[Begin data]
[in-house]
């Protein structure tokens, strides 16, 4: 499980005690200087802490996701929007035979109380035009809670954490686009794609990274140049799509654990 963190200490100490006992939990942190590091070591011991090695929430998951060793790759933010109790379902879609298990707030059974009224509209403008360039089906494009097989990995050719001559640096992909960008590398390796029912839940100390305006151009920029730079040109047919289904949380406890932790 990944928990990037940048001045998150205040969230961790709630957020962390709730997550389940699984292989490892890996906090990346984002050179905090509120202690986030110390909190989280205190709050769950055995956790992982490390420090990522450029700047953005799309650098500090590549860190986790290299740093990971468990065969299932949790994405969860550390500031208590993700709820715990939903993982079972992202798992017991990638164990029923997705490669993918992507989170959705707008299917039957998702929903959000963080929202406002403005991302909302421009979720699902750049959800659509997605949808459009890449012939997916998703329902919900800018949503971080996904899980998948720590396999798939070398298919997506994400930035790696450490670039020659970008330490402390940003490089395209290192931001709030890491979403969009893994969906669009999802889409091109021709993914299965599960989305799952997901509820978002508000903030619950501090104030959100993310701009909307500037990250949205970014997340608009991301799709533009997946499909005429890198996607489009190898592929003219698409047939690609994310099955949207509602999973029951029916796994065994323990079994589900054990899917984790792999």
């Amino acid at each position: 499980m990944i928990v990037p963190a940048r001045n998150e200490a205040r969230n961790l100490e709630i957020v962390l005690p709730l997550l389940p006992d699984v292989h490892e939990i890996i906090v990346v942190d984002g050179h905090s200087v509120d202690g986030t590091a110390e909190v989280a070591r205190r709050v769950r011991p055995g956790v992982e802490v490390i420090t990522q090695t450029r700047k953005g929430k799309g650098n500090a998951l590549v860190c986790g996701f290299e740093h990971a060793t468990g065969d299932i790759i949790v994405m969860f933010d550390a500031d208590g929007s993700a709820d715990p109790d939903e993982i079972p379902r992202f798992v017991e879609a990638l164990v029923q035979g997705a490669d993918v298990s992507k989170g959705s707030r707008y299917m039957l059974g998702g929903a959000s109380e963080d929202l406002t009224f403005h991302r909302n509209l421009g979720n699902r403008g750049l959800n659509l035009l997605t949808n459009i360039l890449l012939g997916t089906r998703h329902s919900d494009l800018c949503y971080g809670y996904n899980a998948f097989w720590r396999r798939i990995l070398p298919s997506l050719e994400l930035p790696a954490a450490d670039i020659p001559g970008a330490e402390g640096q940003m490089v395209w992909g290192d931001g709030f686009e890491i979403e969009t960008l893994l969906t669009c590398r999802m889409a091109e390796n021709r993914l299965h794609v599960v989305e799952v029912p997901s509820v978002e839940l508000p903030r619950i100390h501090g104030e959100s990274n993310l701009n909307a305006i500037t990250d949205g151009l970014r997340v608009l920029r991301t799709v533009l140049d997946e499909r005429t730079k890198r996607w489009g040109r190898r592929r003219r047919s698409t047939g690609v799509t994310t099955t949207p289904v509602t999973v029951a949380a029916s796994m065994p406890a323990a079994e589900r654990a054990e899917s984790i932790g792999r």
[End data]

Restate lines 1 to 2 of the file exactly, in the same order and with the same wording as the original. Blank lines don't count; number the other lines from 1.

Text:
[in-house]
């Protein structure tokens, strides 16, 4: 499980005690200087802490996701929007035979109380035009809670954490686009794609990274140049799509654990 963190200490100490006992939990942190590091070591011991090695929430998951060793790759933010109790379902879609298990707030059974009224509209403008360039089906494009097989990995050719001559640096992909960008590398390796029912839940100390305006151009920029730079040109047919289904949380406890932790 990944928990990037940048001045998150205040969230961790709630957020962390709730997550389940699984292989490892890996906090990346984002050179905090509120202690986030110390909190989280205190709050769950055995956790992982490390420090990522450029700047953005799309650098500090590549860190986790290299740093990971468990065969299932949790994405969860550390500031208590993700709820715990939903993982079972992202798992017991990638164990029923997705490669993918992507989170959705707008299917039957998702929903959000963080929202406002403005991302909302421009979720699902750049959800659509997605949808459009890449012939997916998703329902919900800018949503971080996904899980998948720590396999798939070398298919997506994400930035790696450490670039020659970008330490402390940003490089395209290192931001709030890491979403969009893994969906669009999802889409091109021709993914299965599960989305799952997901509820978002508000903030619950501090104030959100993310701009909307500037990250949205970014997340608009991301799709533009997946499909005429890198996607489009190898592929003219698409047939690609994310099955949207509602999973029951029916796994065994323990079994589900054990899917984790792999």